If “dinokaryon” sounds majestic to you, well… that is apt. The dinokaryon can hold a truly absurd amount of DNA for a eukaryotic nucleus. A human nucleus, just for reference, holds about 3 picograms of DNA.

Meanwhile, some dinoflagellates species can hold somewhere from 100-200 picograms of DNA in their dinokaryon. And where most eukaryotes pack our DNA into little structures connected together like beads on a string, dinoflagellate DNA does not have that clear of an architecture. Even more weird: they have the genes to make that kind of orderly arrangement possible, they just rarely seem to use them.

Dinoflagellates also swim kind of funny. It’s part of why we can’t show them too often because they’re always whirling in and out of focus. One is held in a structure around the organism’s equator, spinning and moving the organism forward.

The other flagella, which you can see here coming out the end of the dinoflagellate, helps the organism steer around. While most dinoflagellates are capable of photosynthesis, they do not all go about their chloroplasts the same way. Yes, some dinoflagellates have their own chloroplasts and use them as you would expect to carry out photosynthesis.

But others, like the freshwater Nusuttodinium, are a little bit less honest. They steal their chloroplasts. These dinoflagellates will start out chloroplast-less and colorless.

But as they begin to consume their favorite meal, some local photosynthetic algae, the dinoflagellates don’t just consume their nutrients: they steal the algae’s chloroplasts. These, appropriately enough, are called klepto chloroplasts, and they’ll stay with the dinoflagellate until they divide and the daughter cells have to steal some new ones. But of course, the most striking dinoflagellate trait is their bioluminescence.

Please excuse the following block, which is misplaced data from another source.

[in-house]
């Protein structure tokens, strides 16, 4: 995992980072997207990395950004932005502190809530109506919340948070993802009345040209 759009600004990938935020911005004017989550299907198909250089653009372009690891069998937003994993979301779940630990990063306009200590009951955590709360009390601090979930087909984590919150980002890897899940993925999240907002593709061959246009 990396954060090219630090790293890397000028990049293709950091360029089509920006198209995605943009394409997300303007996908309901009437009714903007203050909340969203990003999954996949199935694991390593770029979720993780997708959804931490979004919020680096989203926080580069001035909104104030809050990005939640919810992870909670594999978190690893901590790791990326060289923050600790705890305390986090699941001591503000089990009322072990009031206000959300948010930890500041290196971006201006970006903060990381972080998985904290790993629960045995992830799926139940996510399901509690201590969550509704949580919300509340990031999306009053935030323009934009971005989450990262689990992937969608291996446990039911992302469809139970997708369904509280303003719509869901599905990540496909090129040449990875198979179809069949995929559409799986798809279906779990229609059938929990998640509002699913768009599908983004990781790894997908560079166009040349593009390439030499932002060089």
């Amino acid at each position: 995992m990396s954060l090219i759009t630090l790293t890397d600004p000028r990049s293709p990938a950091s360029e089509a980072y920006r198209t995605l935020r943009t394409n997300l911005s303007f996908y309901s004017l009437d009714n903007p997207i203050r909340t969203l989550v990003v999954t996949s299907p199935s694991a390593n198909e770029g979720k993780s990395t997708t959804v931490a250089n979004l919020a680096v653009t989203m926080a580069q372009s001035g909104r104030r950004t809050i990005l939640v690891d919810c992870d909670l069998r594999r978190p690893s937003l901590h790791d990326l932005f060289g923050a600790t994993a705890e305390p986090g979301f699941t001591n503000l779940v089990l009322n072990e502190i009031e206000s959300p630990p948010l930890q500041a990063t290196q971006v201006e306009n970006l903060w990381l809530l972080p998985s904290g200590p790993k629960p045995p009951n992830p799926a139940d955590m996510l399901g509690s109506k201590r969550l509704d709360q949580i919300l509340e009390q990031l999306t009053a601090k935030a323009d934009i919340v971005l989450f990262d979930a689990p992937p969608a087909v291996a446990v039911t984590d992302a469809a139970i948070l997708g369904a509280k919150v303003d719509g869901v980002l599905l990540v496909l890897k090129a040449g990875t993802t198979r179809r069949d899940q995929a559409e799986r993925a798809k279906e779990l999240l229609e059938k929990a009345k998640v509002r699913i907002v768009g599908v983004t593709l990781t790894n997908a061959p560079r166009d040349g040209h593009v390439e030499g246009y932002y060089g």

When the organisms were first described by Henry Baker in the 19th century, he called them “animalcules which cause the sparkling light in sea water”. That sparkling light is the product of a molecule called luciferin, which is usually set into glowing action by some kind of mechanical stimulation. It could be the breaking of waves, a passing aircraft carrier, or—most relevant to the dinoflagellates themselves—a potential predator.

Scientists have hypothesized that dinoflagellates flash their lights as a kind of “burglar alarm” in response to predators, attracting the attention of other organisms that will eat the dinoflagellates’ own enemies. So, no, they’re not scaring away their predators. They are attracting the predators of their predators.

This system of bioluminescence and the molecules underlying it has its parallels across a lot of other animals, including fireflies. And whether they are taking in light for photosynthesis or producing it through their own pathways, dinoflagellates have evolved their own mastery of illumination. Thank you for coming on this journey with us as we explore the unseen world that surrounds us.